Alonzo B. Walling, who for many years was prominent as a carriage and wagon manufacturer of Utica and
also as a public spirited citizen, was a native of Glenville, Schenectady county, New York.
He was born April 11, 1845, a son of William B. and Lydia A. (Peak) Walling. The father was born at Charlotte,
Vermont, August 14, 1814, and the mother at Glenville. Mr. Walling, Sr., was the son of Thomas Walling who was
a native of the United States and a farrier by occupation. The mother of William B. Walling died when he was a
babe of ten months. When he was five years old his father moved with the children to Independence, Cuyahoga county,
Ohio, where the father died three years later. The children returned to Vermont and William B. Walling took up
his residence with an uncle, William Burt, after whom he had been named. The uncle lived at Canaan, Litchfield
county, Connecticut, and was a manufacturer of anchors and mill supplies. William B. Walling attended school at
Canaan until thirteen years of age and then went to Watervliet, Albany county, New York, and lived with a grandmother,
later being apprenticed to the blacksmith's trade, at which he worked until after reaching his majority. He lived
for a short time at Schenectady and subsequently in Saratoga county, but returned to Schenectady county and for
nine years conducted a blacksmith shop at Glenvile.
In 1855 he arrived at Utica with his family and purchased property on Hotel street, where he maintained a shop
for three years. He then acquired possession of a building at the corner of John and Catharine streets and began
the manufacture of wagons and carrages, also engaging in the repairing business. He was engaged in the business
for forty years, becoming the head of the leading wagon factory in central New York. Mr. Walling was a man of deep
religious convictions and for a number of years was deacon and chairman of the board of trustees of the Park Baptist
church. After the organization of the Immanuel Baptist church he caused his name to be transferred to its rolls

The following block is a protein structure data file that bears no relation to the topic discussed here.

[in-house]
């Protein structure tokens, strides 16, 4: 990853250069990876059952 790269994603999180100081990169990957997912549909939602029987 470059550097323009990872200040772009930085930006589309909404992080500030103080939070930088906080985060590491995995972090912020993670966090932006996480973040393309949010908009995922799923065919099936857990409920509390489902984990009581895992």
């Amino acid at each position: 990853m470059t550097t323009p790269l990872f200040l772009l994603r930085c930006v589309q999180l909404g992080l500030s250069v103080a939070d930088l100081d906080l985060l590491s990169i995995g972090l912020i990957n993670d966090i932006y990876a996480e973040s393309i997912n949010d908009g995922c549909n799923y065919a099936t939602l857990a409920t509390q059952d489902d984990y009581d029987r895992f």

and was chosen as deacon. Politically he gave his support to the republican party. He died February 7, 1902, his
wife having been called away September 8, 1883. There were two children in their family: Alonzo B., of this review,
and one who died in infancy.
Alonzo B. Walling was educated under a private tutor and in a select school. He also attended the Utica public
schools, the Whitestone Seminary, and was graduated from the Utica Academy. He learned the carriage making trade
from his father and became an expert in everything pertaining to the manufacture of carriages and wagons. For many
years he was associated as a partner with his father, the title of the firm being the Walling Carriage Works. He
was a prominent worker in politics and served for three years as supervisor of the tenth ward, having been elected
upon the republican ticket. In 1878 he was a member of the committee on state loans, uncollected taxes and equalization.
In 1879 he served on the committee on footing assessment rolls, erroneous assessments, State Lunatic Asylum, and
ratio and apportionment. In 1880 he was chairman of the committee on settlement with the county treasurer, also
serving on the committee on sheriffs' accounts and accounts for the support of the poor. He was a faithful and
conscientious public officer and was instrumental in taking action which resulted in the erection of a new and
modern jail at Utica.
On the 12th of September, 1886, Mr. Walling was married to Miss Bessie Cowley, of Utica, and two children were
born of this union. Jessie May, who married Dr. D. C. Dye; and Lelia Irene, at home.
Mr. Walling loved his home and his family and was always willing to make any sacrifice if it added to the happiness
of his wife or children. He took a great interest in the Volunteer Fire Department, of which he was a member for
many years, first belonging to Washington Engine Company, No. 7, and later to Active Company, No. 3, of which he
was foreman. He was a member of the Masonic order and was made a Mason April 9, 1883, at Utica Lodge, No. 47. He
filled the office of trustee of the lodge for a number of years. Mr. Walling was an attendant of the Park Baptist
church and later became a member of the board of trustees of Immanuel Baptist church, being also a member of the
Utica Chamber of Commerce from the time of its organization. Remarkably efficient in anything he undertook, he
was a sincere advocate of improvement and a most valued assistant in many reforms. He died May 27, 1902. Upon the
death of Mr. Walling the son-in-law took up the management of the business and has built it up to a very flourishing
degree. Mrs. Walling is still living and makes her home in the comfortable family residence at Eagle street and
History of Oneida County, New York
From 1700 to the present time
of some of its prominent men and pioneers.
By: Henry J. Cookinham
The S. J. Clarke Publishing Company
Oneida County, NY
For all your genealogy needs visit Linkpendium